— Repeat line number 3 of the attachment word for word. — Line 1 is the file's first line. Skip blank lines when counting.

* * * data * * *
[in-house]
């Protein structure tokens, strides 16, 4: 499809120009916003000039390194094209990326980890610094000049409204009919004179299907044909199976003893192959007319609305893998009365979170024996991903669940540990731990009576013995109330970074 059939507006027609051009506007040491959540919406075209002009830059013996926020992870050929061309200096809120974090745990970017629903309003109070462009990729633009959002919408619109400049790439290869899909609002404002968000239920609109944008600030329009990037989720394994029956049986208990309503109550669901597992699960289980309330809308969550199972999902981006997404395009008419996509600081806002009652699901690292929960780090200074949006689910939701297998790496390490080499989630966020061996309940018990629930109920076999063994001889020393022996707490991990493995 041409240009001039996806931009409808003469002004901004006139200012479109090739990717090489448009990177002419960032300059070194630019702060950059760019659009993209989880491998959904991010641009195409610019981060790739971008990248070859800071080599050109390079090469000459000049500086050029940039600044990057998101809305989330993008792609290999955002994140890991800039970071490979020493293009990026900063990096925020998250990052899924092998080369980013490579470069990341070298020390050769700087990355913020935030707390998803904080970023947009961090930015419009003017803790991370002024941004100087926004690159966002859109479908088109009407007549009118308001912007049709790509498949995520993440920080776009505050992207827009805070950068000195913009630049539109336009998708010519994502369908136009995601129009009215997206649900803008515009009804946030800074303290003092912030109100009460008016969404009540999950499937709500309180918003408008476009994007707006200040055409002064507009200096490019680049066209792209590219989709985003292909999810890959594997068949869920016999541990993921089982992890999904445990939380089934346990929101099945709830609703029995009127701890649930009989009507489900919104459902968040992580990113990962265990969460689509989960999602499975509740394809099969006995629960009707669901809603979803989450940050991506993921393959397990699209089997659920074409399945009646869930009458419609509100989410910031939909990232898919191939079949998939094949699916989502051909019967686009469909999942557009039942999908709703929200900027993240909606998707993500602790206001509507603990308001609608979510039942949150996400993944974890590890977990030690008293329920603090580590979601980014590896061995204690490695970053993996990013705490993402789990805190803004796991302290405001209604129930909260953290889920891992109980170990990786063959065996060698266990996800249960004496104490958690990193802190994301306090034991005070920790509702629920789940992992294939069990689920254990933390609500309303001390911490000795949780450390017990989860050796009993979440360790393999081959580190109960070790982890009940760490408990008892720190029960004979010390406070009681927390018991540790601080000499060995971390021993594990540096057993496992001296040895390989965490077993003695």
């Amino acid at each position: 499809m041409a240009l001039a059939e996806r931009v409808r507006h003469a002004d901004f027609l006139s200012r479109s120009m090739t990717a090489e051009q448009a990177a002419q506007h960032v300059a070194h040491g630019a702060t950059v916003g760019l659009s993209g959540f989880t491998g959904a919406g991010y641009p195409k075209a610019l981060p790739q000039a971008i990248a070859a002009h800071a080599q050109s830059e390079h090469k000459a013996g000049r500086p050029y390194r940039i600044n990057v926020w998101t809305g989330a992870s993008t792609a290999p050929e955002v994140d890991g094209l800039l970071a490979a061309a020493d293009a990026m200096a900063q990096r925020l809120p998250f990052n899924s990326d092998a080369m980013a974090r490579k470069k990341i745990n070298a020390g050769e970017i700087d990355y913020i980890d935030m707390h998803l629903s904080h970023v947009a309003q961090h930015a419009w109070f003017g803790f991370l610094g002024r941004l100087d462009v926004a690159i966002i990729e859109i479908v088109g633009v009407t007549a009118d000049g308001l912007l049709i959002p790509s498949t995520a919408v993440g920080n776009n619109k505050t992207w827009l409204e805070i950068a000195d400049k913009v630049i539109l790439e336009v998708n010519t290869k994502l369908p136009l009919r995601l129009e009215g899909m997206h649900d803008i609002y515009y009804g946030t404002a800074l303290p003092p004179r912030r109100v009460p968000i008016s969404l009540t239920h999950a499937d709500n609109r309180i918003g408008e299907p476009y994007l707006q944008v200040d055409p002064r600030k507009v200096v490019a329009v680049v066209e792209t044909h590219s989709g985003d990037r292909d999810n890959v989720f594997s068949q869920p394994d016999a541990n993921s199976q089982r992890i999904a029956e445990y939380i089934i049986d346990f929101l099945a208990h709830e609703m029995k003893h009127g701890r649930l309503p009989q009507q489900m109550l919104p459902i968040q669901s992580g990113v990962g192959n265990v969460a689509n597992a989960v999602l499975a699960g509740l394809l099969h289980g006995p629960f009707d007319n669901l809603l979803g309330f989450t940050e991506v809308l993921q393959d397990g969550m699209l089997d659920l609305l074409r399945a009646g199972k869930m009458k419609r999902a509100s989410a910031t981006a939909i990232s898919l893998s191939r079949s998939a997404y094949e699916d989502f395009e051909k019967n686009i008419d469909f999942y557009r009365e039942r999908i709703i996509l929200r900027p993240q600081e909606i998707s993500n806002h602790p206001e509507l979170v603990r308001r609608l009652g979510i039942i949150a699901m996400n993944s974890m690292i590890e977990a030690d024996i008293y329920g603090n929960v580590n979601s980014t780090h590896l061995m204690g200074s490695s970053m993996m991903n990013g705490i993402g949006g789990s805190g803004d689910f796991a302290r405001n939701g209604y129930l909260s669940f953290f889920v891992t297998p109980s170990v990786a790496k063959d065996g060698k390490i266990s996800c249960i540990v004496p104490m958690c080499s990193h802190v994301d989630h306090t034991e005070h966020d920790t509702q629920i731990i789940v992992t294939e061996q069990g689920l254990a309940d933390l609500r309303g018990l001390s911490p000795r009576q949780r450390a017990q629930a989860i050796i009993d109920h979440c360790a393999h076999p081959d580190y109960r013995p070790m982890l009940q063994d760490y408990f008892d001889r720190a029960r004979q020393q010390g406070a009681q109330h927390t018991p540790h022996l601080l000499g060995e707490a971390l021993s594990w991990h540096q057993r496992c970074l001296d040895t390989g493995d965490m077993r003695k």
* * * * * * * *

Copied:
């Amino acid at each position: 499809m041409a240009l001039a059939e996806r931009v409808r507006h003469a002004d901004f027609l006139s200012r479109s120009m090739t990717a090489e051009q448009a990177a002419q506007h960032v300059a070194h040491g630019a702060t950059v916003g760019l659009s993209g959540f989880t491998g959904a919406g991010y641009p195409k075209a610019l981060p790739q000039a971008i990248a070859a002009h800071a080599q050109s830059e390079h090469k000459a013996g000049r500086p050029y390194r940039i600044n990057v926020w998101t809305g989330a992870s993008t792609a290999p050929e955002v994140d890991g094209l800039l970071a490979a061309a020493d293009a990026m200096a900063q990096r925020l809120p998250f990052n899924s990326d092998a080369m980013a974090r490579k470069k990341i745990n070298a020390g050769e970017i700087d990355y913020i980890d935030m707390h998803l629903s904080h970023v947009a309003q961090h930015a419009w109070f003017g803790f991370l610094g002024r941004l100087d462009v926004a690159i966002i990729e859109i479908v088109g633009v009407t007549a009118d000049g308001l912007l049709i959002p790509s498949t995520a919408v993440g920080n776009n619109k505050t992207w827009l409204e805070i950068a000195d400049k913009v630049i539109l790439e336009v998708n010519t290869k994502l369908p136009l009919r995601l129009e009215g899909m997206h649900d803008i609002y515009y009804g946030t404002a800074l303290p003092p004179r912030r109100v009460p968000i008016s969404l009540t239920h999950a499937d709500n609109r309180i918003g408008e299907p476009y994007l707006q944008v200040d055409p002064r600030k507009v200096v490019a329009v680049v066209e792209t044909h590219s989709g985003d990037r292909d999810n890959v989720f594997s068949q869920p394994d016999a541990n993921s199976q089982r992890i999904a029956e445990y939380i089934i049986d346990f929101l099945a208990h709830e609703m029995k003893h009127g701890r649930l309503p009989q009507q489900m109550l919104p459902i968040q669901s992580g990113v990962g192959n265990v969460a689509n597992a989960v999602l499975a699960g509740l394809l099969h289980g006995p629960f009707d007319n669901l809603l979803g309330f989450t940050e991506v809308l993921q393959d397990g969550m699209l089997d659920l609305l074409r399945a009646g199972k869930m009458k419609r999902a509100s989410a910031t981006a939909i990232s898919l893998s191939r079949s998939a997404y094949e699916d989502f395009e051909k019967n686009i008419d469909f999942y557009r009365e039942r999908i709703i996509l929200r900027p993240q600081e909606i998707s993500n806002h602790p206001e509507l979170v603990r308001r609608l009652g979510i039942i949150a699901m996400n993944s974890m690292i590890e977990a030690d024996i008293y329920g603090n929960v580590n979601s980014t780090h590896l061995m204690g200074s490695s970053m993996m991903n990013g705490i993402g949006g789990s805190g803004d689910f796991a302290r405001n939701g209604y129930l909260s669940f953290f889920v891992t297998p109980s170990v990786a790496k063959d065996g060698k390490i266990s996800c249960i540990v004496p104490m958690c080499s990193h802190v994301d989630h306090t034991e005070h966020d920790t509702q629920i731990i789940v992992t294939e061996q069990g689920l254990a309940d933390l609500r309303g018990l001390s911490p000795r009576q949780r450390a017990q629930a989860i050796i009993d109920h979440c360790a393999h076999p081959d580190y109960r013995p070790m982890l009940q063994d760490y408990f008892d001889r720190a029960r004979q020393q010390g406070a009681q109330h927390t018991p540790h022996l601080l000499g060995e707490a971390l021993s594990w991990h540096q057993r496992c970074l001296d040895t390989g493995d965490m077993r003695k």